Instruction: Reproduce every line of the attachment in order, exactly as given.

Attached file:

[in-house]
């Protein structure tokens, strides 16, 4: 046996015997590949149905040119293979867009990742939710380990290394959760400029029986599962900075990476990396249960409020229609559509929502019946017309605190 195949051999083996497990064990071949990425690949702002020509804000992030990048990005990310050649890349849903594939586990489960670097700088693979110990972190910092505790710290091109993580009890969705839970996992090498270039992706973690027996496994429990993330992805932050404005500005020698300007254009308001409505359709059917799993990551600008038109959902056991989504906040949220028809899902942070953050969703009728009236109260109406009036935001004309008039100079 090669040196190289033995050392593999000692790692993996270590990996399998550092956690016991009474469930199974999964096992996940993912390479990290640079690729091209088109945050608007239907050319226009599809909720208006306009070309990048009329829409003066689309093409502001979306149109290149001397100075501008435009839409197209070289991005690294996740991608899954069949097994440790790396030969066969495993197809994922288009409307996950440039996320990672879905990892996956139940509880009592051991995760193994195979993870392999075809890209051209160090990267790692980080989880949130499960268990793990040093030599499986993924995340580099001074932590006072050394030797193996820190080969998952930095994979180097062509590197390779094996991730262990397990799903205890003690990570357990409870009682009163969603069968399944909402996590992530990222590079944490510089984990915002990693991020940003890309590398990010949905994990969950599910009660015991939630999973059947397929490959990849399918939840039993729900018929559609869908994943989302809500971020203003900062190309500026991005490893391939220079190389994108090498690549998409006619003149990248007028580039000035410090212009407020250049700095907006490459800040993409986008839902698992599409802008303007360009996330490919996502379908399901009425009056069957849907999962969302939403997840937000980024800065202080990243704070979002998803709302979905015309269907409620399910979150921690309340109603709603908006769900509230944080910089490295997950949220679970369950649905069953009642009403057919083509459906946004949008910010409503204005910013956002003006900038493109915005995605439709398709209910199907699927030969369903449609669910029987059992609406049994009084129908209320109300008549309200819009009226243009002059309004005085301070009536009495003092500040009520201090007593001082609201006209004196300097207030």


[in-house]
């Protein structure tokens, strides 16, 4: 046996015997590949149905040119293979867009990742939710380990290394959760400029029986599962900075990476990396249960409020229609559509929502019946017309605190 195949051999083996497990064990071949990425690949702002020509804000992030990048990005990310050649890349849903594939586990489960670097700088693979110990972190910092505790710290091109993580009890969705839970996992090498270039992706973690027996496994429990993330992805932050404005500005020698300007254009308001409505359709059917799993990551600008038109959902056991989504906040949220028809899902942070953050969703009728009236109260109406009036935001004309008039100079 090669040196190289033995050392593999000692790692993996270590990996399998550092956690016991009474469930199974999964096992996940993912390479990290640079690729091209088109945050608007239907050319226009599809909720208006306009070309990048009329829409003066689309093409502001979306149109290149001397100075501008435009839409197209070289991005690294996740991608899954069949097994440790790396030969066969495993197809994922288009409307996950440039996320990672879905990892996956139940509880009592051991995760193994195979993870392999075809890209051209160090990267790692980080989880949130499960268990793990040093030599499986993924995340580099001074932590006072050394030797193996820190080969998952930095994979180097062509590197390779094996991730262990397990799903205890003690990570357990409870009682009163969603069968399944909402996590992530990222590079944490510089984990915002990693991020940003890309590398990010949905994990969950599910009660015991939630999973059947397929490959990849399918939840039993729900018929559609869908994943989302809500971020203003900062190309500026991005490893391939220079190389994108090498690549998409006619003149990248007028580039000035410090212009407020250049700095907006490459800040993409986008839902698992599409802008303007360009996330490919996502379908399901009425009056069957849907999962969302939403997840937000980024800065202080990243704070979002998803709302979905015309269907409620399910979150921690309340109603709603908006769900509230944080910089490295997950949220679970369950649905069953009642009403057919083509459906946004949008910010409503204005910013956002003006900038493109915005995605439709398709209910199907699927030969369903449609669910029987059992609406049994009084129908209320109300008549309200819009009226243009002059309004005085301070009536009495003092500040009520201090007593001082609201006209004196300097207030």